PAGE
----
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New Hanover County stops shy of a mandate, but will require new employees to get vaccinated

U.S. Air Force photo by Airman 1st Class Jimmie D. Pike
Laughlin Air Force Base

New Hanover County set a new Covi-19 vaccination policy on Monday to coincide with the return of mandatory masking within county buildings.

The County’s new policy is not a vaccine mandate; instead, according to county officials, it’s intended to get a clear accounting of which employees are vaccinated and which are not.

Employees will need to verify their vaccination status, and those who are not vaccinated will need to submit to covid testing once a week, starting in September.

Perhaps the biggest shift is the requirement that all new hires be vaccinated against coronavirus — the turnover rate at the county is 12%, so it could make a significant dent. County Manager Chris Coudriet said the goal is to get 75% of the county staff vaccinated across all departments in order to get “organizational immunity.”

“If we have organizational immunity, we can be certain that irrespective of what comes our way- daily service obligations, or unfortunately, a hurricane threat- that we'll have the depth and the talent to continue to run the county government. And so that's how we came to the 75% threshold or metric," Coudriet says.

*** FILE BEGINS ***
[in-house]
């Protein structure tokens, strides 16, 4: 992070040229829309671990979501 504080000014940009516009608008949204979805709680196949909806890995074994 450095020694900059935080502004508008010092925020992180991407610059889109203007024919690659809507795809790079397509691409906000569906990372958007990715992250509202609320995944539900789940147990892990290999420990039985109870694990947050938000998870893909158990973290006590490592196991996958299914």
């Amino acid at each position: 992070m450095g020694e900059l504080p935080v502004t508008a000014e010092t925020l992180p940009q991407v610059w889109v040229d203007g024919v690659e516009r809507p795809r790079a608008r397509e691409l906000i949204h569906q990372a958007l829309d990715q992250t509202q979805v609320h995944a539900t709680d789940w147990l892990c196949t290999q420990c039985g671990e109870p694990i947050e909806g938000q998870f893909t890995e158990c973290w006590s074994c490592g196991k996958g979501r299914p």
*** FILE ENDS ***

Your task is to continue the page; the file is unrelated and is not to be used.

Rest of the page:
The policy came a week after the New Hanover County Health and Human Services Board recommended mandatory vaccinations for all county staff.

While the administration didn’t go as far as the board recommended, Coudriet said he’s hopeful the county will get to its goal, especially with covid cases and hospitalizations more than quadrupling in the last two weeks.

He added that the decision came after a week of meetings, and is the "most difficult" policy position he's been a part of professionally. While the county commissioners were informed of the decision and policy, they were not directly involved in setting it.

“We also haven't made a decision to keep any one person from doing what they think is right for themselves," Coudriet said. "So I do believe, and I know that our organization will achieve 75%. But it's going to be because our team buys into this is the right thing to do.”

He added that the county’s 2,000 employees likely have a similar vaccination rate as the greater community, which is currently sitting at 53%. But he said he wouldn't be surprised if it was a bit higher or a bit lower than that.

Kelly Kenoyer is an Oregonian transplant on the East Coast. She attended University of Oregon’s School of Journalism as an undergraduate, and later received a Master’s in Journalism from University of Missouri- Columbia. Contact her on Twitter @Kelly_Kenoyer or by email: KKenoyer@whqr.org.